How lack of female funding alters the startup landscape

New research has highlighted how the absence of female decision-makers in funding hinders innovation and equality in the business ecosystem.

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A recent survey conducted by Pink Salt Ventures, a UK venture capital firm exclusively focused on funding female founders, sheds light on the differential treatment experienced by male and female entrepreneurs in the investment landscape. 

The survey highlights various challenges faced by female founders, emphasising the need for investor-side reform. 

Pink Salt Ventures collaborated with Dr. Dana Kanze, an expert on gender bias in venture capital, and leveraged her expertise in compiling the survey data. Dr. Kanze is renowned for her TED talk on the inadequacies of female funding.

Survey highlights

The survey findings underscore the glaring disparities faced by female founders in their interactions with investors.

An overwhelming 97% of respondents acknowledged the existence of a fundamental difference in how investors treat male and female founders. The awareness of differential treatment can act as a disincentive for aspiring female entrepreneurs. This can manifest in less women applying to business awards and programs, and seeking venture capital. 

The perception that they will face biased treatment and limited funding prospects may discourage talented women from pursuing entrepreneurial ventures. This not only hampers the personal growth and empowerment of women but also deprives the business ecosystem of their valuable contributions.

Approximately 83% of respondents identified the absence of female decision-makers as the most significant barrier to funding, particularly during the post-seed stage of fundraising

By excluding female decision-makers, the investment community is missing out on the valuable insights and expertise that women bring to the table. Female founders often focus on addressing unmet needs or underserved markets, bringing fresh perspectives and innovative solutions.

A significant 76% of respondents believe there is a lack of awareness among investors regarding what constitutes a backable business. This knowledge gap may hinder female founders’ access to funding, as their business models and growth potential may be underestimated or overlooked.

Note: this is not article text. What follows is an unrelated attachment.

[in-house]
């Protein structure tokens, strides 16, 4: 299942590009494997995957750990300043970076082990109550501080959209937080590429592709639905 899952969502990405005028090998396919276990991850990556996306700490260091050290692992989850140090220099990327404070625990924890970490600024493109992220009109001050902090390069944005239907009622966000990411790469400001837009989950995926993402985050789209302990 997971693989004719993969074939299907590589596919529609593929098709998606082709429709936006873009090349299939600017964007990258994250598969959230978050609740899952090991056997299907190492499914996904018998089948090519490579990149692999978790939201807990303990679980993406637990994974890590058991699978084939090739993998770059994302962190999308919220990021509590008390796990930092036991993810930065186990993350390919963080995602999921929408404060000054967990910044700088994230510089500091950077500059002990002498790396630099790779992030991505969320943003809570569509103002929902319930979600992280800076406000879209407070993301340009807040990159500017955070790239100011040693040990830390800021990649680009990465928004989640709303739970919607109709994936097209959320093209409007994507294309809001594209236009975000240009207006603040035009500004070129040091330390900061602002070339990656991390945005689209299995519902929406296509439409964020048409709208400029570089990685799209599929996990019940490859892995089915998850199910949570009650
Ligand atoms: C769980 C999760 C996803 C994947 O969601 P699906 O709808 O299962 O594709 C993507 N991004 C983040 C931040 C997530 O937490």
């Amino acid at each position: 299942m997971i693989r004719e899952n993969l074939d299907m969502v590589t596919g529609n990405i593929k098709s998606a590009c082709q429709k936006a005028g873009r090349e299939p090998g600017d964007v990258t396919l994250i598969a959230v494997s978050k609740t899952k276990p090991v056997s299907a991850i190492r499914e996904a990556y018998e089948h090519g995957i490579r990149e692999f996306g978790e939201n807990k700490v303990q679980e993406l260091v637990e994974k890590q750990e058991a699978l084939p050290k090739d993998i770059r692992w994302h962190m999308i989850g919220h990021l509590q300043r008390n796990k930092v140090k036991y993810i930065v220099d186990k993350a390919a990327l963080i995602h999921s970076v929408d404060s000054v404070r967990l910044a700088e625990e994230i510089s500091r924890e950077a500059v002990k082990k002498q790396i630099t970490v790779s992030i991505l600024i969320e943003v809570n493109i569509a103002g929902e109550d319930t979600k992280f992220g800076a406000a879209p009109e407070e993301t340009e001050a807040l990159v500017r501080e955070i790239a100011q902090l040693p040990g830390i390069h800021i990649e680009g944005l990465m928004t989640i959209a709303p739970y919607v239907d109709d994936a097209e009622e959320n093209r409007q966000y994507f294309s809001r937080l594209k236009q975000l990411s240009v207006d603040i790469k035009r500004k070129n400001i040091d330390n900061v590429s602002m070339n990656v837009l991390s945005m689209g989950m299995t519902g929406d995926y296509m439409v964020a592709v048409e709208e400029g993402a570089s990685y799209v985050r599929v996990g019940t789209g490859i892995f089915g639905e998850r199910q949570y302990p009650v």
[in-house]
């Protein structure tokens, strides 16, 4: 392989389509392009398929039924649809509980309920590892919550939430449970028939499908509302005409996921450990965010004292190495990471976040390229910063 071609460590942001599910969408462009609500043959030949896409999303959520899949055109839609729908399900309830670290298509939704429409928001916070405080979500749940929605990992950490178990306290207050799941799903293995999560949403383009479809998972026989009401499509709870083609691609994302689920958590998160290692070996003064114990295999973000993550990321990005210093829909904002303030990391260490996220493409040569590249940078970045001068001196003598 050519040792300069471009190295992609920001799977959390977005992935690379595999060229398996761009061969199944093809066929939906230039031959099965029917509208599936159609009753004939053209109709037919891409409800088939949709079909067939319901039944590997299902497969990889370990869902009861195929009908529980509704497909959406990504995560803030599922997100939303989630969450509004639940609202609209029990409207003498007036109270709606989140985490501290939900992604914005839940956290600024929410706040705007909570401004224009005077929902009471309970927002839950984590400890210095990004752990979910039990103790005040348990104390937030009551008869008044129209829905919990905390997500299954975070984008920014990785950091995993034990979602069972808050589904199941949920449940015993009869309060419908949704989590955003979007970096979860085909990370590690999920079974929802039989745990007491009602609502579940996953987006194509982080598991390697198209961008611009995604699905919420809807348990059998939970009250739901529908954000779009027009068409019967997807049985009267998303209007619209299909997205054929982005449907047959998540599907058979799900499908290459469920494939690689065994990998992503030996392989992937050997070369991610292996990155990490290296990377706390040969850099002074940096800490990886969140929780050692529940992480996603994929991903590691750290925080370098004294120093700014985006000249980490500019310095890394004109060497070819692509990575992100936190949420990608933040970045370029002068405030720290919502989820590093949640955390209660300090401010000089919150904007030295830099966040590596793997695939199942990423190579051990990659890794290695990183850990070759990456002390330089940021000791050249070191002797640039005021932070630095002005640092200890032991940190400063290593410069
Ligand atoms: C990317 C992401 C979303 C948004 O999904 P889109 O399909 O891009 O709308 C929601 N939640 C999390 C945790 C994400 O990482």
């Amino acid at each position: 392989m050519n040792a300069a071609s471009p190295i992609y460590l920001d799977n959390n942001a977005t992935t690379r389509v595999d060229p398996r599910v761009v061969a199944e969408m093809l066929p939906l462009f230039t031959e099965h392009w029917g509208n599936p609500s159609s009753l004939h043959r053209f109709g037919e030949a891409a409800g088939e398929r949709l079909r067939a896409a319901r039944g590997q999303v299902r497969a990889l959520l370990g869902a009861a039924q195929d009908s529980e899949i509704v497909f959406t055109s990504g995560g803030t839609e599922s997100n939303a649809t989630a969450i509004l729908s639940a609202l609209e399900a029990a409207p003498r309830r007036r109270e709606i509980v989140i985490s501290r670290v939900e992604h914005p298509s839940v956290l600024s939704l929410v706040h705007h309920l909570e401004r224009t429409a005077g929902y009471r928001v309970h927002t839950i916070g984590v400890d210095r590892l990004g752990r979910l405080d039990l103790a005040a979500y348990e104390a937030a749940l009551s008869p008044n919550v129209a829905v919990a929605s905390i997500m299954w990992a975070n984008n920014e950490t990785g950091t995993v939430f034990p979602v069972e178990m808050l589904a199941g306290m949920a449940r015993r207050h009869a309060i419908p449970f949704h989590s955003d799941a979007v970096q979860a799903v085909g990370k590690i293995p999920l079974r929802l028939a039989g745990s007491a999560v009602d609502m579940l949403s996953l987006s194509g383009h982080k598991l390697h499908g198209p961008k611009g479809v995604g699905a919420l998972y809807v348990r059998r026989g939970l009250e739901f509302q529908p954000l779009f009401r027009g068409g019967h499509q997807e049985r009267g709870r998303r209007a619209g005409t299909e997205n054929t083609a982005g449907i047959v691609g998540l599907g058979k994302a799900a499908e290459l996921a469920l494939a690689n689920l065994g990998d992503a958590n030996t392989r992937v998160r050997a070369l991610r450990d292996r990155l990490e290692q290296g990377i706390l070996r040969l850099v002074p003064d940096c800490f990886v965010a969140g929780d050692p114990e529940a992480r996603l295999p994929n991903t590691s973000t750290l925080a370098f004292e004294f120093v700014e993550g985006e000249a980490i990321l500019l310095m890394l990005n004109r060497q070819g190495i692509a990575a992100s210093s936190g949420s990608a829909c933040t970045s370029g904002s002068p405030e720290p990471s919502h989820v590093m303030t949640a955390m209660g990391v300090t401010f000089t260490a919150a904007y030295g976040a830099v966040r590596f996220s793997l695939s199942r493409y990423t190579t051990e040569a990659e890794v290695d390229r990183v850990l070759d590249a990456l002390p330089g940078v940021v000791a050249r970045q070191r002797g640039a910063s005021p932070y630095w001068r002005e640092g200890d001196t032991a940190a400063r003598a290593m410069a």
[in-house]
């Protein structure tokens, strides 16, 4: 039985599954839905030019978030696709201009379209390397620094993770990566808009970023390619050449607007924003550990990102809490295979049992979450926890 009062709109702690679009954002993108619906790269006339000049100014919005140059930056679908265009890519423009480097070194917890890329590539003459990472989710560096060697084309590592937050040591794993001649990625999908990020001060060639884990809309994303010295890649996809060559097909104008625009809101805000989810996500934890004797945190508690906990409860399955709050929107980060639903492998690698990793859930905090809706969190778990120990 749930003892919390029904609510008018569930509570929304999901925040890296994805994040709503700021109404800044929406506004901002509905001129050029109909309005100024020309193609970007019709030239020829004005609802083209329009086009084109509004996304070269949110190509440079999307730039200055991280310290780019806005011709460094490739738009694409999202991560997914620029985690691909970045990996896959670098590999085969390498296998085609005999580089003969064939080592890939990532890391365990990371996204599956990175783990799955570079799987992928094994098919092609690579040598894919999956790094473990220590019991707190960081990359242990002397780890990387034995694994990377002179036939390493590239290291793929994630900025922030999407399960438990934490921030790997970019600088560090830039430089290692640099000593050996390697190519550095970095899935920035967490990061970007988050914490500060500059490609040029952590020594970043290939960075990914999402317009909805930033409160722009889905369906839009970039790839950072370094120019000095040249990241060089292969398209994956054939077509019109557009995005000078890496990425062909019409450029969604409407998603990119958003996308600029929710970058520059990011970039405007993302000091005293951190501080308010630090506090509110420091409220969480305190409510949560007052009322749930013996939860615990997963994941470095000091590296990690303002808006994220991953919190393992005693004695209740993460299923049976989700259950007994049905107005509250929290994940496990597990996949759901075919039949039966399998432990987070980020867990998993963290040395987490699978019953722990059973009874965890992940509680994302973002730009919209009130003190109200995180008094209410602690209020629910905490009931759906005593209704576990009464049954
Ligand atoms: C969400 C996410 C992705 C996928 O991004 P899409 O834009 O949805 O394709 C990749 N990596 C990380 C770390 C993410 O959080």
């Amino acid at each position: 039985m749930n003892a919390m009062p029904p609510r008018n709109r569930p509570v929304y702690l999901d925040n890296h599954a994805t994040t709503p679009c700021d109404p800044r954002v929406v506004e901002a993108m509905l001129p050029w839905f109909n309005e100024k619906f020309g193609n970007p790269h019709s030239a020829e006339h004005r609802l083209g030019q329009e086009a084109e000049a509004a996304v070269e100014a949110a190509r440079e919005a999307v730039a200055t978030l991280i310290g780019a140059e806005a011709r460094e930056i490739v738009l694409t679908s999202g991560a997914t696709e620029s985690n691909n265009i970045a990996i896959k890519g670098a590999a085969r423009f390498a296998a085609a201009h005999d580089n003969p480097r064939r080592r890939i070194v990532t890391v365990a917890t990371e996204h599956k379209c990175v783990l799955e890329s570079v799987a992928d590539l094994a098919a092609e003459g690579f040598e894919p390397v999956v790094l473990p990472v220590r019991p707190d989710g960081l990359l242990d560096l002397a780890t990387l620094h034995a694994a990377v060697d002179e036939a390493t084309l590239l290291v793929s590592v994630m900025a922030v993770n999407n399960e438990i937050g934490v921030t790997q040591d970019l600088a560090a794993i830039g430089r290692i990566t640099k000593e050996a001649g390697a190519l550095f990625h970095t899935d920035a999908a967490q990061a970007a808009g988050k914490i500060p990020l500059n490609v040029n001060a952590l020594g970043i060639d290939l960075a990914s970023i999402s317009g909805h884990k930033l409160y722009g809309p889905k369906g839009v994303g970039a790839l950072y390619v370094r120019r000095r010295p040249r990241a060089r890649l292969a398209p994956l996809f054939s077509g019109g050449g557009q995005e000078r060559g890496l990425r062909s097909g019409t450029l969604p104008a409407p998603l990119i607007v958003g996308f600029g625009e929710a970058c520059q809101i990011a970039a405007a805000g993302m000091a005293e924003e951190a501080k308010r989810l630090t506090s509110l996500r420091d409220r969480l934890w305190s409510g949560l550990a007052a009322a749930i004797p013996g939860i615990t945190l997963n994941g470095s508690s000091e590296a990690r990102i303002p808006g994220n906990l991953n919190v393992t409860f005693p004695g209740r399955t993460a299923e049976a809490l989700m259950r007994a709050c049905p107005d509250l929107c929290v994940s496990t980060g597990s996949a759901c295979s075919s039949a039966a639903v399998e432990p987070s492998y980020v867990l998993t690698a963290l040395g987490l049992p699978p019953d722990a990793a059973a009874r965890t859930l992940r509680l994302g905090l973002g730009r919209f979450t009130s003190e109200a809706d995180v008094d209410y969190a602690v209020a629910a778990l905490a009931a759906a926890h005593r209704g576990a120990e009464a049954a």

And finally, among the surveyed entrepreneurs, 82% identified as first-time founders, while only 18% identified as serial entrepreneurs. 

88% of serial entrepreneurs started their entrepreneurial journey with a team, while only 58% of first-time founders did. 

This highlights the importance of support structures such as joint venture partners or mentorship opportunities for first-time female founders, who may face additional challenges due to their limited prior entrepreneurial experience.

A call for change

Pink Salt Ventures states: “This is a wake-up call for investors to take action to ensure female founders have the same opportunities as males. 

There is a huge opportunity to drive growth in the industry by backing underfunded talent. 

Generationally speaking, the pipeline of female entrepreneurial talent only continues to grow, and our research shows what the ecosystem needs and is asking for: more dedicated capital, networks and access to scale their companies.”


The research shines a spotlight on the disparities faced by female founders in the realm of venture capital funding.

The overwhelming consensus among respondents underscores the urgent need for change within the investment community. 

Written by:
Stephanie Lennox is the resident funding & finance expert at Startups: A successful startup founder in her own right, 2x bestselling author and business strategist, she covers everything from business grants and loans to venture capital and angel investing. With over 14 years of hands-on experience in the startup industry, Stephanie is passionate about how business owners can not only survive but thrive in the face of turbulent financial times and economic crises. With a background in media, publishing, finance and sales psychology, and an education at Oxford University, Stephanie has been featured on all things 'entrepreneur' in such prominent media outlets as The Bookseller, The Guardian, TimeOut, The Southbank Centre and ITV News, as well as several other national publications.

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